4. Individual Risk Factors

Apart from all the above mentioned risk variations, there will be additional personal risks that can be either permanent or temporary. For example, anyone who suffers from high blood pressure, diabetes or asthma would automatically and permanently move to a higher risk category than the one suggested by their age, gender, location, and occupation.

Likewise, anybody who presents COVID-19-like symptoms, irrespective of their age, gender, location, and occupation, should immediately consider themselves at High Risk and take every precaution to protect themselves and others.

Individual risk factors should also take into account other people in the same household. One individual might be young and healthy, but if they live together with a High Risk person, their risk category increases, because their actions might carry risks not to themselves, but to their loved ones.

 

Central Planning is Unlikely to Work

From the analysis above it is obvious that risks vary by several orders of magnitude from place to place and from person to person. This makes centralized decisions extremely difficult, and uniform rules will likely be both inefficient and harmful.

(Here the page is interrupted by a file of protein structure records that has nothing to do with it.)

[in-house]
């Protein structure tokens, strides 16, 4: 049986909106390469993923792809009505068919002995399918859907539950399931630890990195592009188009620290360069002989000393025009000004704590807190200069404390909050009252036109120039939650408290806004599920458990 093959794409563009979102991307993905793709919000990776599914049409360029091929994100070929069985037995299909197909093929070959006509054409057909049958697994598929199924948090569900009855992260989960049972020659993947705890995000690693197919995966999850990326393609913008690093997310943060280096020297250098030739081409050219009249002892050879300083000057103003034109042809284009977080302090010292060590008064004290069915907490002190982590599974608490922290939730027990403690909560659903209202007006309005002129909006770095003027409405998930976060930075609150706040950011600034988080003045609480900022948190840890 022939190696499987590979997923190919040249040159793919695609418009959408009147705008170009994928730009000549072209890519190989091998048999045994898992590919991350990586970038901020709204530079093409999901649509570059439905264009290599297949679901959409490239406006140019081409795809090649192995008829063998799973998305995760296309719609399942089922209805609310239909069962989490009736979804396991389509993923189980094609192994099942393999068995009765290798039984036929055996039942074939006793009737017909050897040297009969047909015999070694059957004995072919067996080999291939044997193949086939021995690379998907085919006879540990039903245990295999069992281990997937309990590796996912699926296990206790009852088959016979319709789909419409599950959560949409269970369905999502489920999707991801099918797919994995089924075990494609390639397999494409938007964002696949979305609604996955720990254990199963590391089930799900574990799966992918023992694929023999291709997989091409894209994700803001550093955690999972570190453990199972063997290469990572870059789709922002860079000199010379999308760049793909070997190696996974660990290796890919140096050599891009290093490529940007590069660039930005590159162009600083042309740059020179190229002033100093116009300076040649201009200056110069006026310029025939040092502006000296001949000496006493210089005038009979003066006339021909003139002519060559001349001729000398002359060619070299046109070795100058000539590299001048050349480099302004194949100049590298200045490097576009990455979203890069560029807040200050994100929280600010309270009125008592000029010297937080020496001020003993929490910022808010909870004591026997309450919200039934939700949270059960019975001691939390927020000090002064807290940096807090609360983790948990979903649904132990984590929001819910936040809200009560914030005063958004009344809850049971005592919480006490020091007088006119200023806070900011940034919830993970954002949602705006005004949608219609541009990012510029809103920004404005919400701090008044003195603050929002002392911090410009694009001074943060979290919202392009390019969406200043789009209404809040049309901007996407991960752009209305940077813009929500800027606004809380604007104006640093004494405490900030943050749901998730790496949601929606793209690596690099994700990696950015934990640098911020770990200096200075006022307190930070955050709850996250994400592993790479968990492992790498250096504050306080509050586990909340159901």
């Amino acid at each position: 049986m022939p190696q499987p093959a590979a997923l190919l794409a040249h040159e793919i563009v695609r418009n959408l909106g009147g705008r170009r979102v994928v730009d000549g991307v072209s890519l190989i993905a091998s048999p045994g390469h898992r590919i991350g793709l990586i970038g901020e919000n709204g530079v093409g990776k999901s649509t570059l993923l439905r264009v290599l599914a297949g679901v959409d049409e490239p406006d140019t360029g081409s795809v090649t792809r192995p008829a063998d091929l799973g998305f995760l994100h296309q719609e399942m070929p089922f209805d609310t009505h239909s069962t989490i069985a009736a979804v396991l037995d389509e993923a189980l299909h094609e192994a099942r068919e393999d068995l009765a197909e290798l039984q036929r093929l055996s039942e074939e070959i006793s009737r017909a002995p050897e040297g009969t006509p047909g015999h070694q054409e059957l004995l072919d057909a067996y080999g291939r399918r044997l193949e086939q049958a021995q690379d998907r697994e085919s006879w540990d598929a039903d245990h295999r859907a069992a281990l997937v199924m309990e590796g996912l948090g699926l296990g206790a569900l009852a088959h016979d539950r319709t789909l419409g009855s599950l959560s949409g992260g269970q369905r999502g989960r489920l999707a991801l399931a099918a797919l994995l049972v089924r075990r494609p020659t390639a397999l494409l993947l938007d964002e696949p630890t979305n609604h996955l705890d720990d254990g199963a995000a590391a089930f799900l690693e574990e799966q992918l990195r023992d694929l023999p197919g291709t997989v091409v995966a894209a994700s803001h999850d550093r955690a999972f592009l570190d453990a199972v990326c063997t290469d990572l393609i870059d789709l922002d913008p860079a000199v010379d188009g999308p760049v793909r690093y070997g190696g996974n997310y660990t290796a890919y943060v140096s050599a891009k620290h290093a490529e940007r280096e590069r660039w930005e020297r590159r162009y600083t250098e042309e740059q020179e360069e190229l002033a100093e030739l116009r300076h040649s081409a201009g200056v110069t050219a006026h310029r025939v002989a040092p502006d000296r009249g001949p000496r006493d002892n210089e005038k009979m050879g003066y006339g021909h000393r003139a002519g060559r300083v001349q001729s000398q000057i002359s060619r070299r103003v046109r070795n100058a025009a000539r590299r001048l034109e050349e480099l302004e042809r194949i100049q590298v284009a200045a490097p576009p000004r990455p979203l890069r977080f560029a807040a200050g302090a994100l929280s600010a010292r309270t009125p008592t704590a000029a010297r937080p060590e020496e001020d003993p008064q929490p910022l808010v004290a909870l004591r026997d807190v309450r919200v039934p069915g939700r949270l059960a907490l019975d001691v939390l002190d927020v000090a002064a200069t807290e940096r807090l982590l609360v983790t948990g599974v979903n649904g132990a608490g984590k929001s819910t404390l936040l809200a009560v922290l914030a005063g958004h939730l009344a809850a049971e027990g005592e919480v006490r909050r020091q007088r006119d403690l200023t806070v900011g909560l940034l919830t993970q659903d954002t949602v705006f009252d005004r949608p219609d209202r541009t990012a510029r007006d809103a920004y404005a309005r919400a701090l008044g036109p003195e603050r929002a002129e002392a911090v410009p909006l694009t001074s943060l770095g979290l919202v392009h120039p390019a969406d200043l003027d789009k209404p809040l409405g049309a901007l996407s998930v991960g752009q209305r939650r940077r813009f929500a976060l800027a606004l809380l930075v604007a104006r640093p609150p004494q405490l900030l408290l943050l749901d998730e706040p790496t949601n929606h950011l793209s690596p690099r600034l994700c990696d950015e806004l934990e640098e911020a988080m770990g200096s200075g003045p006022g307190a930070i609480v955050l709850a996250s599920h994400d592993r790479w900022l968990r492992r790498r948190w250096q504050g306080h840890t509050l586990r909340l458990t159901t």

The initial strict quarantine measures have served to educate people about the dangers of this virus and about the hand-washing and physical distancing measures that can help control contagion. But these strict measures are clearly not sustainable over the many months that this pandemic is likely to last [5], and it is time for a more nuanced approach.

 

Decentralization of Decisions and Responsibilities

If our goal is to reach herd immunity with the least number of deaths and collateral damage possible, then we need to decentralize decisions considerably. Each department, each municipality, each business, each school, and each family need to analyze their strengths and weaknesses in this new global context, and make a plan on how to get through the following 24 months with the slightest possible damage. Damage not only includes COVID-19 deaths, but also loss of education, income, freedom, agency, joy, and happiness; so everybody needs to engage in quite a holistic analysis, which is not easy. It will take patience, communication, collaboration, and many iterations.

The need for decentralization of decisions and responsibilities is even greater now that the central government is facing a precipitous decline in revenues from all sources (especially IDH, IVA, IT, IUE, ICE, and RC-IVA), and thus will have much fewer funds available for distribution to departments, municipalities, and individuals.